2. NON-CONSERVATIVE FORM OF THE GOVERNING EQUATION: (USER-DEFINED FUNCTION)

function [m, M, v, Temp, p, rho, Temp_throat, rho_throat, p_throat, M_throat] = non_conservative_form(x,dx,n,C,a,nt,gamma,throat)

% Initializing the variables:
rho = 1 - 0.3146*x;
Temp = 1- 0.2314*x;
v = (0.1 + 1.09*x).*Temp.^0.5;

%Outer Time Loop
for k = 1:nt
    rho_old = rho;
    Temp_old = Temp;
    v_old = v;
    %Adaptive time-step control
    dt = min(C.*dx./(sqrt(Temp)+v));
    
    %Predictor Part followed by Solution Update:
    for j = 2: n-1
        dvdx = (v(j+1)-v(j))/dx;
        drhodx = (rho(j+1) - rho(j))/dx;
        dTempdx = (Temp(j+1) - Temp(j))/dx;
        dlog_a_dx = (log(a(j+1))-log(a(j)))/dx;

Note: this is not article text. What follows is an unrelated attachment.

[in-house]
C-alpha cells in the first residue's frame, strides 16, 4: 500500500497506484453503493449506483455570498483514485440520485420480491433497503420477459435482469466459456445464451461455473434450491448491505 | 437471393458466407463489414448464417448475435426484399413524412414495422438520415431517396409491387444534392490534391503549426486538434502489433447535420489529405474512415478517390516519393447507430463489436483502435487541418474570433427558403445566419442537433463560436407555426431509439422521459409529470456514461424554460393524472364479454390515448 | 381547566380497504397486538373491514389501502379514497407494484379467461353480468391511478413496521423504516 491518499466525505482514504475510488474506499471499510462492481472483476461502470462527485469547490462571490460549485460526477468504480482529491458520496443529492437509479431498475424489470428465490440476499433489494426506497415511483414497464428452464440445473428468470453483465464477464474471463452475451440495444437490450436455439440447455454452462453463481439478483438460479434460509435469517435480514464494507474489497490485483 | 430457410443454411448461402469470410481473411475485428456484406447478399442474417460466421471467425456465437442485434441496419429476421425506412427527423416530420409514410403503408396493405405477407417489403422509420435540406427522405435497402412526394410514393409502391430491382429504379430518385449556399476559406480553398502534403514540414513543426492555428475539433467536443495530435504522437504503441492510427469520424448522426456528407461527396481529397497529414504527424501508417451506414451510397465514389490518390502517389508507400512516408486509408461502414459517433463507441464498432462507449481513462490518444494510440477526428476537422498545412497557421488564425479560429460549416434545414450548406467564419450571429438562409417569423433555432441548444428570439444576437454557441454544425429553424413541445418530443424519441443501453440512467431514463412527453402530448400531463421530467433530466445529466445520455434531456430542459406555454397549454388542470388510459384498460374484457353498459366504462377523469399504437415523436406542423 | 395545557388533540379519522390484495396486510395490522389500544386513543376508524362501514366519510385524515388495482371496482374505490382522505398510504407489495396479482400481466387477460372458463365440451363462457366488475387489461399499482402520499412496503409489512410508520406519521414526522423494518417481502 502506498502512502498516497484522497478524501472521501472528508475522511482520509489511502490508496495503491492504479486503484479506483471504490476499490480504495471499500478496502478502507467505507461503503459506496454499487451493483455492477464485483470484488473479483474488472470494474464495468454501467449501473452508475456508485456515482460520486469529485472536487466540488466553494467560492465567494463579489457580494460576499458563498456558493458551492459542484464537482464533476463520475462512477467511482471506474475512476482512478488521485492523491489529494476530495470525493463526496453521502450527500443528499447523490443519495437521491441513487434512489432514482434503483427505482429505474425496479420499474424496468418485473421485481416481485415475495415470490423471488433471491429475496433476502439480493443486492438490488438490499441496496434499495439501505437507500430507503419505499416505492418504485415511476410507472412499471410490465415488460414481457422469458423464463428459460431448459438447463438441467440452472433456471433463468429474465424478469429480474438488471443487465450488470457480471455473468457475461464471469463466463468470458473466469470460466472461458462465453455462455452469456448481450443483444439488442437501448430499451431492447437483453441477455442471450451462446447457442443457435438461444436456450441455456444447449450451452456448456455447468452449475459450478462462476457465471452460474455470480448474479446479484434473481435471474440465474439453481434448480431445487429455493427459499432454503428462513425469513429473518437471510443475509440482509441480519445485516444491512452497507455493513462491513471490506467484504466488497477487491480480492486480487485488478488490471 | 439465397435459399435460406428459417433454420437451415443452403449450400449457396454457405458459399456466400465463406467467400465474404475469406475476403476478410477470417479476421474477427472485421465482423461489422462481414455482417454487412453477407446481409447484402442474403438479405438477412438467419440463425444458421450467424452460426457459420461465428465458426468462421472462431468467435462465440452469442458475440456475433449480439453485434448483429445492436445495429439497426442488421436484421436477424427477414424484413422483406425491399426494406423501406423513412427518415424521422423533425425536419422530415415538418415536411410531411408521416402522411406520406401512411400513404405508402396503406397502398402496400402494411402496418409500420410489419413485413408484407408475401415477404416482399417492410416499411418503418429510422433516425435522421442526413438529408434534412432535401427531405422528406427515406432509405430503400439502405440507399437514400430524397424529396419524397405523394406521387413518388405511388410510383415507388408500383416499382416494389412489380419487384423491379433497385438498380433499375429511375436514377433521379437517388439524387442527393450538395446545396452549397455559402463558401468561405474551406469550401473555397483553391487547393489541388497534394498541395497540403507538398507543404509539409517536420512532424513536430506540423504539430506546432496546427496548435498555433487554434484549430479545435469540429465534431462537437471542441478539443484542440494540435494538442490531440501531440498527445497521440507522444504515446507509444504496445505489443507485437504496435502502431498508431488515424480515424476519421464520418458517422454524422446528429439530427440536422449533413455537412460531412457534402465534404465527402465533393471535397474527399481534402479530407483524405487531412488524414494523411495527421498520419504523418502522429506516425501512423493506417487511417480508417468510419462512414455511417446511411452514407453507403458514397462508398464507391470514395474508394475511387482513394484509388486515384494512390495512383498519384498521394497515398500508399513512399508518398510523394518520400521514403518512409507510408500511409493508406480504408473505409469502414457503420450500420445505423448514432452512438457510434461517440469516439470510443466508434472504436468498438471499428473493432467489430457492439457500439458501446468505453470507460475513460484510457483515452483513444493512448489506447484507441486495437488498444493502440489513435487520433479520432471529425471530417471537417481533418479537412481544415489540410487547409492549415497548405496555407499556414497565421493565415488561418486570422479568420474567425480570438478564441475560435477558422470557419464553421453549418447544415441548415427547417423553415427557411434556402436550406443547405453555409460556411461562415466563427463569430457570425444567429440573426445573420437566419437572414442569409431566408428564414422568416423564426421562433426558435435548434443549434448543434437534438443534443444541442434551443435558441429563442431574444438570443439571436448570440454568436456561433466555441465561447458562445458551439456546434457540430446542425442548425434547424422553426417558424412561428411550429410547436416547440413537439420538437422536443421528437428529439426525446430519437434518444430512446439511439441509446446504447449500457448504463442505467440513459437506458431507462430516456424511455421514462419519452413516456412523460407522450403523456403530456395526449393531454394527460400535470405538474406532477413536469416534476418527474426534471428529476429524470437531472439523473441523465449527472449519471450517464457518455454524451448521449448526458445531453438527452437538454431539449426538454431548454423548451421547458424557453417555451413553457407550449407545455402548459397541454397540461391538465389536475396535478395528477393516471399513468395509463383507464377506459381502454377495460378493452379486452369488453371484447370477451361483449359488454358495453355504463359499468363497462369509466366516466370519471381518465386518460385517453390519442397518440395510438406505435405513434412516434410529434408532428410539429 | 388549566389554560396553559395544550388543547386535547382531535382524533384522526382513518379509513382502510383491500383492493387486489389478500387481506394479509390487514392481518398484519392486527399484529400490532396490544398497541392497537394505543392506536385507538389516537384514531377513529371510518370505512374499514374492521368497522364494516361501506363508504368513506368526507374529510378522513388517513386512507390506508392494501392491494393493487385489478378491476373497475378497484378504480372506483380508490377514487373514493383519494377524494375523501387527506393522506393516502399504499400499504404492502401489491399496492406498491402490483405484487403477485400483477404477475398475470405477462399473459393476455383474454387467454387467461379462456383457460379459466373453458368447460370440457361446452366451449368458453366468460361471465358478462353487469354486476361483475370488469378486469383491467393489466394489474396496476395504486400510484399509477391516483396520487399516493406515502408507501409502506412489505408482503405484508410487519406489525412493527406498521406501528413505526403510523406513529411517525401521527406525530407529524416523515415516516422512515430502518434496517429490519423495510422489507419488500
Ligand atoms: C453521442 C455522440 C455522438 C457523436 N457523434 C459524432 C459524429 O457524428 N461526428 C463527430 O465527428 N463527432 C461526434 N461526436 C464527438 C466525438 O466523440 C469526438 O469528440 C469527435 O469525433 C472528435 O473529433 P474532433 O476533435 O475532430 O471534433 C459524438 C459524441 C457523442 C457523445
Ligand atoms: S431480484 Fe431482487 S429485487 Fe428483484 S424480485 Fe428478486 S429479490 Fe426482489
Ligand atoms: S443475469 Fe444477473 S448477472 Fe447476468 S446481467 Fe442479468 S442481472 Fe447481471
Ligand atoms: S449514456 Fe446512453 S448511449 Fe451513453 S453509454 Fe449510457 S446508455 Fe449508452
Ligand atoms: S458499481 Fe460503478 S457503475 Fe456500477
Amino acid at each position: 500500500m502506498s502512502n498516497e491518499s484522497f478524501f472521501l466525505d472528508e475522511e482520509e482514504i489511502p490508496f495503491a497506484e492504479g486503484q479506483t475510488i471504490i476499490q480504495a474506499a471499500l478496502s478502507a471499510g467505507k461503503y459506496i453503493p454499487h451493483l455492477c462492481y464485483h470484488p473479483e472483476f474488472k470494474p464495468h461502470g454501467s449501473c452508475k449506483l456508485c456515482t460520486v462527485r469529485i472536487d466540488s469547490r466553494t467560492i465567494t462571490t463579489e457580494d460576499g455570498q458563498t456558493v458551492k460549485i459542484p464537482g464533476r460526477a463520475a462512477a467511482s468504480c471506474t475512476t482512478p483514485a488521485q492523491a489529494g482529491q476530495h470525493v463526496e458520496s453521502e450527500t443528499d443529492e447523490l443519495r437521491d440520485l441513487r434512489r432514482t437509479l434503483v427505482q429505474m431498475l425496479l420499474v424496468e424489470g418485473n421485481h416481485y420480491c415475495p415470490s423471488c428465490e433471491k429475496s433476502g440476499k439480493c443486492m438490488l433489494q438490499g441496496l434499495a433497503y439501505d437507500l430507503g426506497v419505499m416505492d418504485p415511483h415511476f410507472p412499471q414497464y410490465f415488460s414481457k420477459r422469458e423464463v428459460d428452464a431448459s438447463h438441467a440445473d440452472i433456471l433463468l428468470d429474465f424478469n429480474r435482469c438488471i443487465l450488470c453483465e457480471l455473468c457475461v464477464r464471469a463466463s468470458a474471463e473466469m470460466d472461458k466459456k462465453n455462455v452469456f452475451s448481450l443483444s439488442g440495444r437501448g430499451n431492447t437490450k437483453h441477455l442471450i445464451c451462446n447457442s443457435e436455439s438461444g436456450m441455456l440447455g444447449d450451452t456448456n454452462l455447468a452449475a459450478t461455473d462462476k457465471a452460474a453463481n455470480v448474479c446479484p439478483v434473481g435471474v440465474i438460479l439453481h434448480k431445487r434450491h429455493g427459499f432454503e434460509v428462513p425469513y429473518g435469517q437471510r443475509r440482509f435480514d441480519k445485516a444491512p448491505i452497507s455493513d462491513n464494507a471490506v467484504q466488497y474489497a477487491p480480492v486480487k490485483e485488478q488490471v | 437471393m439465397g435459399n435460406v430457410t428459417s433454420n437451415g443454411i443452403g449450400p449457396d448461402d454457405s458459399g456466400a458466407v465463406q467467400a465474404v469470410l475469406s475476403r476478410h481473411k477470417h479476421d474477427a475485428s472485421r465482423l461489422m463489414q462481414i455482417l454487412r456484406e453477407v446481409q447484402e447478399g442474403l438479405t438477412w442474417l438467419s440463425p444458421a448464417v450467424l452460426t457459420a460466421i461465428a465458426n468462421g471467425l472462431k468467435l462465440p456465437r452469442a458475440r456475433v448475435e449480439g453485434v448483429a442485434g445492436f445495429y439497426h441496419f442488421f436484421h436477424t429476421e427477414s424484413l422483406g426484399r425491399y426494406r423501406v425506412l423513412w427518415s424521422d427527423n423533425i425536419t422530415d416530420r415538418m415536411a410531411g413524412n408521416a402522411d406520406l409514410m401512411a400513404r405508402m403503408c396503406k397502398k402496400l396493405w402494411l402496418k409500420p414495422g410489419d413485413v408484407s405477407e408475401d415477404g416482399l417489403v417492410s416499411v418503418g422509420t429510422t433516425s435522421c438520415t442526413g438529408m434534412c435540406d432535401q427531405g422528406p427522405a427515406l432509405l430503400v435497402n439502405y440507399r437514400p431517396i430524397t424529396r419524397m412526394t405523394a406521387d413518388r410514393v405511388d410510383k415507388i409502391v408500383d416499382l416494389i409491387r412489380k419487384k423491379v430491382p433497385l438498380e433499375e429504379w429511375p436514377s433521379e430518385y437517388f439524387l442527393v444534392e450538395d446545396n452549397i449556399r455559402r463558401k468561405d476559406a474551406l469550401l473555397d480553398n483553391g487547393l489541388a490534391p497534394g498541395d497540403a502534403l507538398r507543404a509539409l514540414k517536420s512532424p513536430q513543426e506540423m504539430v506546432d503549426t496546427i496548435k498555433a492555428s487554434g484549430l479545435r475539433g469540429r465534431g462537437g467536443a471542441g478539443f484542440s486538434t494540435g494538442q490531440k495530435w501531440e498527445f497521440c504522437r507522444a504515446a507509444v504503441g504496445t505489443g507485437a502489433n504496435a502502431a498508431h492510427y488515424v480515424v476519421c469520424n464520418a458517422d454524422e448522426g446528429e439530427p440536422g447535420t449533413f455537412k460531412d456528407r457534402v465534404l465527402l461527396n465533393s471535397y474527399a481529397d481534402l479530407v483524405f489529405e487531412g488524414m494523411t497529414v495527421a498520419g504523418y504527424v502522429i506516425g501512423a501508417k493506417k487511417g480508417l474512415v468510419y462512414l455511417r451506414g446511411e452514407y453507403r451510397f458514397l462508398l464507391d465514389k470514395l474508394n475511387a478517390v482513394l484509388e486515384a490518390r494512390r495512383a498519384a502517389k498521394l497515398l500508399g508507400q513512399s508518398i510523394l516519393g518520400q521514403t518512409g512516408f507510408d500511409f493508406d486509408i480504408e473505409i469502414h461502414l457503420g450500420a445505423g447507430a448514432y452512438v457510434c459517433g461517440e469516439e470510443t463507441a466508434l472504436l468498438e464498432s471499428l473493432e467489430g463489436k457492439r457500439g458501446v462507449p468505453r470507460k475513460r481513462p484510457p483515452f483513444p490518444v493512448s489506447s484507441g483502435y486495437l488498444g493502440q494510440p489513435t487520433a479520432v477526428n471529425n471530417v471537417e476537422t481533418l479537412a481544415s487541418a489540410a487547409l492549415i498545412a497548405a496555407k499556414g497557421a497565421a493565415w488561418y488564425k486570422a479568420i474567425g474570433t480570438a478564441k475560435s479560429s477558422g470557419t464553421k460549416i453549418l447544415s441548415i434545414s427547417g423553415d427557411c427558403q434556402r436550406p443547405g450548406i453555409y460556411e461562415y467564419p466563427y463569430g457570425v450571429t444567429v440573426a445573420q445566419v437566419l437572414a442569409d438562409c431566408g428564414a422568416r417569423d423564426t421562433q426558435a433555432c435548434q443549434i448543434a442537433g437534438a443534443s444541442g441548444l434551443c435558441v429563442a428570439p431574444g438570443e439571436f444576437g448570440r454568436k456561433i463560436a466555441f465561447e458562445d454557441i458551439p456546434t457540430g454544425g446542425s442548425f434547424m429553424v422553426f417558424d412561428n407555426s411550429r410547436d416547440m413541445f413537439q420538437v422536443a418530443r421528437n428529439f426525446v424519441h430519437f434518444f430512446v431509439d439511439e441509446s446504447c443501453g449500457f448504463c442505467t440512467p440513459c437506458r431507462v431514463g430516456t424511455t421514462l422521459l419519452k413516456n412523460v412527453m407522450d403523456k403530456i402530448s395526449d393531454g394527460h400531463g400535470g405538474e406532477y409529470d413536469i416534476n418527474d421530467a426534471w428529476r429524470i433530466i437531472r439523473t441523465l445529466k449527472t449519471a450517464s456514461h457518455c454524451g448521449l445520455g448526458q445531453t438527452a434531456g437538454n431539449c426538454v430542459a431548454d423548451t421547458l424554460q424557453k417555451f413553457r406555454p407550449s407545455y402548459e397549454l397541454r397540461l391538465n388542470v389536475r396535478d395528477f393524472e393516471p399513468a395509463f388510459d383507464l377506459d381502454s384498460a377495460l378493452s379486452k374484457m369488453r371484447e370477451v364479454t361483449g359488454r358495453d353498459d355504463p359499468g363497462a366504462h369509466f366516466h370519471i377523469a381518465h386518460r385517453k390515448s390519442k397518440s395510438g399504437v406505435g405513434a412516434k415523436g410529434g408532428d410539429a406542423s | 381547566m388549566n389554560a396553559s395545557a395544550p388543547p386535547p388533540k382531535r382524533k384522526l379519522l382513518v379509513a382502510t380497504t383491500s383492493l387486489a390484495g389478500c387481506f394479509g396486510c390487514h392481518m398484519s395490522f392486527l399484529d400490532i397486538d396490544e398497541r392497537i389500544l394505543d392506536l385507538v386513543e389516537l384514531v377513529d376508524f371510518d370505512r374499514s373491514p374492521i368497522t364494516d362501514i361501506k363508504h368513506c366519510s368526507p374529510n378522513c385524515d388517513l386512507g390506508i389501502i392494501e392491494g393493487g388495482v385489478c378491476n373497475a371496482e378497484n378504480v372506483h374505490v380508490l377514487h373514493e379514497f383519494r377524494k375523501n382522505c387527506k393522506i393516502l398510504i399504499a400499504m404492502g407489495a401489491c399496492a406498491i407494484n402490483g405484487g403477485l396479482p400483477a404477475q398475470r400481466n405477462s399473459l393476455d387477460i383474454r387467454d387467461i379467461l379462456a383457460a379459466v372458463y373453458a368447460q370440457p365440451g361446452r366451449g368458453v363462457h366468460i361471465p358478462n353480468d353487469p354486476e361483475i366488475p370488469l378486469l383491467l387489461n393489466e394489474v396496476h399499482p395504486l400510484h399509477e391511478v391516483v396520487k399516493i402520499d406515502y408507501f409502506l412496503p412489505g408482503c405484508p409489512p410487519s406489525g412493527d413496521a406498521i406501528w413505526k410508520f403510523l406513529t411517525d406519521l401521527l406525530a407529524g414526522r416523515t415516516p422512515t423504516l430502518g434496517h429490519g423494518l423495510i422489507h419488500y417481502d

% Predictor Step:
        %Continuity Equation:
        drhodt_p(j) = -rho(j)*dvdx - rho(j)*v(j)*dlog_a_dx - v(j)*drhodx;
        % Momentum Equation:
        dvdt_p(j) = -v(j)*dvdx - (1/gamma)*(dTempdx + (Temp(j)/rho(j))*drhodx);
        % Energy Equation:
        dTdt_p(j) = -v(j)*dTempdx - (gamma-1)*Temp(j)*(dvdx + v(j)*dlog_a_dx);
        
        % Solution Update step:
        rho(j) = rho(j) + drhodt_p(j)*dt; %Density Update
        v(j) = v(j) + dvdt_p(j)*dt; %Velocity Update
        Temp(j) = Temp(j) + dTdt_p(j)*dt; %Temperature Update
        
    end
    % Corrector step
    for j = 2: n-1
        dvdx = (v(j)-v(j-1))/dx;
        drhodx = (rho(j) - rho(j-1))/dx;
        dTempdx = (Temp(j) - Temp(j-1))/dx;
        dlog_a_dx = (log(a(j))-log(a(j-1)))/dx;
        %Continuity Equation:
        drhodt_c(j) = -rho(j)*dvdx - rho(j)*v(j)*dlog_a_dx - v(j)*drhodx;
        % Momentum Equation:
        dvdt_c(j) = -v(j)*dvdx - (1/gamma)*(dTempdx + (Temp(j)/rho(j))*drhodx);
        % Energy Equation:
        dTdt_c(j) = -v(j)*dTempdx - (gamma-1)*Temp(j)*(dvdx + v(j)*dlog_a_dx);